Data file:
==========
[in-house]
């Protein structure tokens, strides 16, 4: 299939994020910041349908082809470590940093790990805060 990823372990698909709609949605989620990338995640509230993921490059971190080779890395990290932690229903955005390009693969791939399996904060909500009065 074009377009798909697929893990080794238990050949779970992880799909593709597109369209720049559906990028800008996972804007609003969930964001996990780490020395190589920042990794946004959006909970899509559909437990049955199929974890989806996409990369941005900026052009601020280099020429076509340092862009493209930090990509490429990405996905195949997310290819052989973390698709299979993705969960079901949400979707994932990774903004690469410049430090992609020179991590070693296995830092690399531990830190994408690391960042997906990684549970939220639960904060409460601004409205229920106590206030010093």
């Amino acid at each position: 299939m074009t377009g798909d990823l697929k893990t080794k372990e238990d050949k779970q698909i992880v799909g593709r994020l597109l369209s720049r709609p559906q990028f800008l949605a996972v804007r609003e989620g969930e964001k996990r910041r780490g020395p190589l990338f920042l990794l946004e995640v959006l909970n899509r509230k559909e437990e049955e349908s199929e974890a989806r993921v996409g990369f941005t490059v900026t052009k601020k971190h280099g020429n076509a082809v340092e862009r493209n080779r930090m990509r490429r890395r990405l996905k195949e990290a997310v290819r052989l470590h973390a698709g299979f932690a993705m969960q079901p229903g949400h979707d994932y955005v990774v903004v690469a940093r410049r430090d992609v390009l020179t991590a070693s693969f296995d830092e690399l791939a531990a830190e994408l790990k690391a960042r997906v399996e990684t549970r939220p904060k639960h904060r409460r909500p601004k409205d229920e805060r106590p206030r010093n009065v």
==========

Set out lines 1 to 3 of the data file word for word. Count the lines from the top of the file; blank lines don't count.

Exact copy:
[in-house]
């Protein structure tokens, strides 16, 4: 299939994020910041349908082809470590940093790990805060 990823372990698909709609949605989620990338995640509230993921490059971190080779890395990290932690229903955005390009693969791939399996904060909500009065 074009377009798909697929893990080794238990050949779970992880799909593709597109369209720049559906990028800008996972804007609003969930964001996990780490020395190589920042990794946004959006909970899509559909437990049955199929974890989806996409990369941005900026052009601020280099020429076509340092862009493209930090990509490429990405996905195949997310290819052989973390698709299979993705969960079901949400979707994932990774903004690469410049430090992609020179991590070693296995830092690399531990830190994408690391960042997906990684549970939220639960904060409460601004409205229920106590206030010093």
């Amino acid at each position: 299939m074009t377009g798909d990823l697929k893990t080794k372990e238990d050949k779970q698909i992880v799909g593709r994020l597109l369209s720049r709609p559906q990028f800008l949605a996972v804007r609003e989620g969930e964001k996990r910041r780490g020395p190589l990338f920042l990794l946004e995640v959006l909970n899509r509230k559909e437990e049955e349908s199929e974890a989806r993921v996409g990369f941005t490059v900026t052009k601020k971190h280099g020429n076509a082809v340092e862009r493209n080779r930090m990509r490429r890395r990405l996905k195949e990290a997310v290819r052989l470590h973390a698709g299979f932690a993705m969960q079901p229903g949400h979707d994932y955005v990774v903004v690469a940093r410049r430090d992609v390009l020179t991590a070693s693969f296995d830092e690399l791939a531990a830190e994408l790990k690391a960042r997906v399996e990684t549970r939220p904060k639960h904060r409460r909500p601004k409205d229920e805060r106590p206030r010093n009065v």